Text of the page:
Detecting Duplicate Records in Scientific Workflow Results

  • View
    278

  • Download
    0

Embed Size (px)

DESCRIPTION

This talk present a solution whereby duplicate records in workflow results are detected using provenance traces.

Text of Detecting Duplicate Records in Scientific Workflow Results

  • 1. Detecting Duplicate Records in Scientific Workflow ResultsKhalid Belhajjame1, Paolo Missier2, and Carole A. Goble1 1University of Manchester2University of Newcastle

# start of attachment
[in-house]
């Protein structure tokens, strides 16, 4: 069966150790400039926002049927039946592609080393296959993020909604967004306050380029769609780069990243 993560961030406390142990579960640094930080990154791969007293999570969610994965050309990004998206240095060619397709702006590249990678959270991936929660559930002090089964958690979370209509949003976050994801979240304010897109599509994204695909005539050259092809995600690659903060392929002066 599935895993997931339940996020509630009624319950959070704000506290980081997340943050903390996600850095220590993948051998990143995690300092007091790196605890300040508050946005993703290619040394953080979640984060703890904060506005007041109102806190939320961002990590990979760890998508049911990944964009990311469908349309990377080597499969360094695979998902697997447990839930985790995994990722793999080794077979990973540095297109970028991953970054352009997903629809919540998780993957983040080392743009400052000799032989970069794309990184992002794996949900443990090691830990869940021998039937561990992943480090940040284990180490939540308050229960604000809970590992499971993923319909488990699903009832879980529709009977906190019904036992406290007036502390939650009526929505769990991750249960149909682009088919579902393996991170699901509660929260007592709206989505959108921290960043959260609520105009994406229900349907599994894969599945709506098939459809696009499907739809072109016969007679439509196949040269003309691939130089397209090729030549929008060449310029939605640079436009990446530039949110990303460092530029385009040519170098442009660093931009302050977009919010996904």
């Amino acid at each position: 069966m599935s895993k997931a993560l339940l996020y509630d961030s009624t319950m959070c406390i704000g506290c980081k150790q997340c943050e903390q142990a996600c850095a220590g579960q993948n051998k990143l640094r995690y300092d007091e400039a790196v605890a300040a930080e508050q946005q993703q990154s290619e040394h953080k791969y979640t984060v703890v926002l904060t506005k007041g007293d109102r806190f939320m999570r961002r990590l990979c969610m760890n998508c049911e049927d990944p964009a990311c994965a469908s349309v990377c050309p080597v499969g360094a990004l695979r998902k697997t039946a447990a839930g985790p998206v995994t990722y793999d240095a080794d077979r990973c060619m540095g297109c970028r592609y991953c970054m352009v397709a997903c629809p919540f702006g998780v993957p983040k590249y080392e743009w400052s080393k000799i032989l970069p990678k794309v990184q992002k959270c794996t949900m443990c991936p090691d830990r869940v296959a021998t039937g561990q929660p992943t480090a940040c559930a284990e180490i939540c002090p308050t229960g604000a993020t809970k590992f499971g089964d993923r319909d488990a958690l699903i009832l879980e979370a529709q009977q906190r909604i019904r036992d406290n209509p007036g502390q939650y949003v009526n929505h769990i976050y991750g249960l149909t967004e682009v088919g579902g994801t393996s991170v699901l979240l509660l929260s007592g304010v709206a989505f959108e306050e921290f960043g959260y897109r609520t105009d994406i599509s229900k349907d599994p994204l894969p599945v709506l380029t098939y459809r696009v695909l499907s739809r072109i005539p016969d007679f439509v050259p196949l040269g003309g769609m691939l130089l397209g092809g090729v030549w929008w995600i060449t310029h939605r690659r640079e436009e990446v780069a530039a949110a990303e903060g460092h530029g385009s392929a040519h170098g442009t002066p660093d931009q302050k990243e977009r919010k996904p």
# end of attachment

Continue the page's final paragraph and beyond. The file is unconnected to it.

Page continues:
2. Scientific Workflows Scientific workflows are increasinglyused by scientists as a means forspecifying and enacting theirexperiments. They tend to be data intensive The data sets obtained as a result oftheir enactment can be stored inpublic repositories to be queried,analyzed and used to feed theexecution of other workflows.2 IPAW 2012 3. Duplicates in Workflow Results The datasets obtained as a result of workflow execution often contain duplicates. As a result: The analysis and interpretation of workflow results may becometedious. The presence of duplicates also unnecessarily increases the sizeof workflow results.3 IPAW 2012 4. Duplicate Record Detection Research in duplicate record detection has been active formore than three decades. Elmagarmid et al., 2007 conducted a comprehensive survey ofthe topics. We do not aim to design yet another algorithm forcomparing and matching records. Rather, we investigate how provenance traces produced as aresult of workflow executions can be used to guide thedetection of duplicate records in workflow results.Ahmed K. Elmagarmid, Panagiotis G. Ipeirotis, and Vassilios S. Verykios. Du-plicate record detection: A survey. IEEETrans. Knowl. Data Eng., 19(1):116,2007.4 IPAW 2012 5. Outline Data-Driven Workflows and Provenance Trace A method for guiding duplicates detection in workflow results based on provenance traces. Preliminary validation using real-world workflows.5 IPAW 2012 6. Preliminaries: Data-Driven Workflows A data driven workflow can be defined as a directed graph: wf = N, E A node represent an analysis operation, which has a set of input and output parameters.op, Iop , Oop N The edges are dataflow dependencies:op, o, op , i E6 IPAW 2012 7. Preliminaries: Provenance TraceThe execution of workflows gives rise to provenance trace,which we capture using two relations. Transformation: to specify that the execution of anoperation took as input a given ordered set of records andgenerated another ordered set of records.op, o1 , ro1 , . . . , op, om , rom op, i1 , ri1 , . . . , op, in , rin OutBop InBop Transfer: to specify transfer of records along the edges ofthe workflow.op , i , r op, o, r7 IPAW 2012 8. Outline Data-Driven Workflows and Provenance Trace A method for guiding duplicates detection in workflow results based on provenance traces. Preliminary validation using real-world workflows.8 IPAW 2012 9. Provenance-Guided Detection ofDuplicates: ApproachTo guide the detection of duplicates in workflow results weexplore the following fact: An operation that is known to be deterministic produces identical output bindings given the same input binding.deterministic opOutBopInBop TOutBopInBopTid OutBop , OutBop9 IPAW 2012 10. Provenance-Guided Detection of Duplicates: Example ioi o IdentifyProtein GetGOTerm Ri Ro RiRo 1. The set of records Ri that are bound to the input parameter of the starting operation are compared to identify duplicate records.The result of this phase is a partition of disjoint sets ofidentical records. Ri R1 i Rni10 IPAW 2012 11. Provenance-Guided Detection ofDuplicates: Example i oi oIdentifyProtein GetGOTerm Ri Ro Ri Ro2. The sets of records Ro, Ri and Ro are partitioned into setsof identical records based on the partitioning of Ri. Forexample: 1nRo RoRo Rio ro Ro s.t. ri Ri , iIdentifyProtein, o, roIdentifyProtein, i, ri11IPAW 2012 12. Provenance-Guided Detection of Duplicates: Example In the example just described, the operations that composethe workflow have exactly one input and one outputparameter. However, the algorithm presented in the paper supports operations with multiple input and output parameters. Notice that we assumes that the analysis operations thatcompose the workflow are deterministic. This is not alwaysthe case. This raises the question as to how to determine that a given operation is deterministic.12 IPAW 2012 13. Verifying The Determinism of Analysis Operations To verify the determinism of operations, we use an approach whereby operations are probed. 1. Given an operation op, we select examples values that can be used by the inputs of op, and invoke op using those values multiple times. 2.If op produces identical output values given identical input values, then it is likely to be deterministic, otherwise, it is not deterministic.13 IPAW 2012 14. Collection-Based Workflows To support duplicates detection in collection based workflows we need to be able to: Identify when two collections are identicalTwo collections Ri and Rj are identical if they are of the same size andthere is a bijective mapping:map : RiRjthat maps each record ri in Ri to a record rj in Rj such that ri and rj areidentical Identify duplicates records between two collections thatare known to be identicalIdentify a bijective mapping that maps every ri in Ri to an identicalrj in Rj.14 IPAW 2012 15. Outline Data-Driven Workflows and Provenance Trace A method for guiding duplicates detection in workflowresults based on provenance traces. Preliminary validation using real-world workflows.15 IPAW 2012 16. Validation The method that we presented in this paper can be applied when the operationsare deterministic. To have an insight on the degree to which the operations that compose theworkflows are deterministic, we run en experiments Datasets: 15 bioinformatics workflows that cover a wide range of analyzes,namely biological pathway analysis, sequence alignment, molecular interactionanalysis Process: To identify which of these operations are deterministic, we run eachof them 3 times using example values that were found either withinmyExperiment or Biocatalogue16 IPAW 2012 17. Validation After manual analysis of the results, it transpires that 5 operations out of the 151 operations that compose the wokflows are not deterministic. Note that many of the operations that we analyzed access and use underlying data sources in their computation. Therefore updates to such sources may break the determinism assumption (Chirigati and Freire, 2012). This suggests that the determinism holds within a window of time during which the underlying sources remain the same, and that there is a need for monitoring techniques to identify such windows. Fernando Chirigati and Juliana Freire. Towards Integrating Workflow and Database Provenance: A Practical Approach . IPAW, 2012.17 IPAW 2012 18. Conclusions and Future Work we described a method that can be used to guide duplicate detection in workflow results. Monitoring the determinism of analysis operations Extending the method to support duplicate detection acrossthe results of different workflows.18 IPAW 2012 19. Detecting Duplicate Records in Scientific Workflow ResultsKhalid Belhajjame1, Paolo Missier2, and Carole A. Goble1 1University of Manchester2University of Newcastle